It should be said that this position is itself a strikingly conservative departure from mainstream thinking. Nearly two-thirds of Americans support legal abortion in most or all cases — the constitutional status quo under Roe v. Wade and Planned Parenthood v. Casey. To leave abortion rights up to the states is, as we’ve seen since the Supreme Court’s decision two years ago in Dobbs v. Jackson Women’s Health Organization, to give state legislatures broad discretion to restrict and limit the bodily autonomy of anyone within their borders.

Compared with the mounting push from anti-abortion activists to ban the procedure nationwide, however, Trump’s stance is designed to look almost moderate. And if you were born yesterday, you could even say that Trump was beginning his pivot to the center, to blur the difference on abortion between himself and other Republicans. If he can persuade skeptical voters that he’s not a Mike Pence or a Ron DeSantis, then he’s one step closer to a second term.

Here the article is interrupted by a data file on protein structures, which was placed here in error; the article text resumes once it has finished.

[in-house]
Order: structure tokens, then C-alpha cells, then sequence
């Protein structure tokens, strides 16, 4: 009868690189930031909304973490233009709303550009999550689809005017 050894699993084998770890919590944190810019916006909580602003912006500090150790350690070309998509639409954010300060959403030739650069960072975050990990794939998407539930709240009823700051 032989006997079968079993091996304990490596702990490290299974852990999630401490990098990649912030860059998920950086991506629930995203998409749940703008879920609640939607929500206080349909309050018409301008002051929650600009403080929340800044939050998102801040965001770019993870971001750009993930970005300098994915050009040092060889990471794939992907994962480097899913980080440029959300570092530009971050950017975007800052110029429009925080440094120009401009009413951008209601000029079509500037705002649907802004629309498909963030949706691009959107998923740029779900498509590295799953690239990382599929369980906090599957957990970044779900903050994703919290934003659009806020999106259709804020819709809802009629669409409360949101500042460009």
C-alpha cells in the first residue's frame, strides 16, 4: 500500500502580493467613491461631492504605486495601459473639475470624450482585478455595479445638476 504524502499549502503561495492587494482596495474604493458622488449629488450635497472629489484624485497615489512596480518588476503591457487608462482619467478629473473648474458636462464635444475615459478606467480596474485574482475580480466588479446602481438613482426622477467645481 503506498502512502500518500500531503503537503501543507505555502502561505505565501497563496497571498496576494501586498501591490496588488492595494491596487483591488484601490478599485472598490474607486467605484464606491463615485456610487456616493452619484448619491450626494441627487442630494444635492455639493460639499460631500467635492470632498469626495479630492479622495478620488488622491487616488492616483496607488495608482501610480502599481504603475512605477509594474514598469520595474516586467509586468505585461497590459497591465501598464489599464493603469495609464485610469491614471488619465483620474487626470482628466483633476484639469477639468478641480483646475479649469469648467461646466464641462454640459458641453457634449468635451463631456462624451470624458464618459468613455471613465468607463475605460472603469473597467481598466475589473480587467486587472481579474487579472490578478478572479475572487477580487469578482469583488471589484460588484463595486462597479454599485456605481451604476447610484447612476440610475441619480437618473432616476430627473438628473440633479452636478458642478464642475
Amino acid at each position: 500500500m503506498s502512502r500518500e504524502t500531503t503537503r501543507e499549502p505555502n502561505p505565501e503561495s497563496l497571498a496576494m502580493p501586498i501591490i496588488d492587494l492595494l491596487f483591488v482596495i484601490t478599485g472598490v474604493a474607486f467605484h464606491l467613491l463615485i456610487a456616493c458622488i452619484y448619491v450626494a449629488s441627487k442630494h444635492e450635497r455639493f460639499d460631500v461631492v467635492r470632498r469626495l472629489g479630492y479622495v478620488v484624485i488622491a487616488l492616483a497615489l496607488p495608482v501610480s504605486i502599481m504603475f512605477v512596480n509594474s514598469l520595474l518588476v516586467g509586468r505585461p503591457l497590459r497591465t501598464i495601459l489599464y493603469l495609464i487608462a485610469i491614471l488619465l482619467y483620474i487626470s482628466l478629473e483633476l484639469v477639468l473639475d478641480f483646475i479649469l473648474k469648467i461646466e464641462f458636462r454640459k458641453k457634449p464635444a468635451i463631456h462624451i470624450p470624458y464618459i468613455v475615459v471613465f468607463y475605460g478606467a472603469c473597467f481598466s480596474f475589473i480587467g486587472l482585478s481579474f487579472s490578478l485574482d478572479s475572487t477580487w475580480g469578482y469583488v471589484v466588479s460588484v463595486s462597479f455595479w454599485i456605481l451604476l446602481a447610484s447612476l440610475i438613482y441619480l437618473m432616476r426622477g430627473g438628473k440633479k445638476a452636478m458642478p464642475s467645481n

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But there’s no reason to take Trump’s rhetoric at face value. Trump is aware, like virtually everyone who follows American politics, that Republicans are dangerously vulnerable on abortion rights. The Biden campaign has already begun airing ads that blame Trump directly for abortion bans. He knows that he needs to neutralize this issue as much as possible, without alienating his anti-abortion followers. When it looked, for example, as though support for a 15-week ban would do the trick, Trump floated support for a 15-week ban.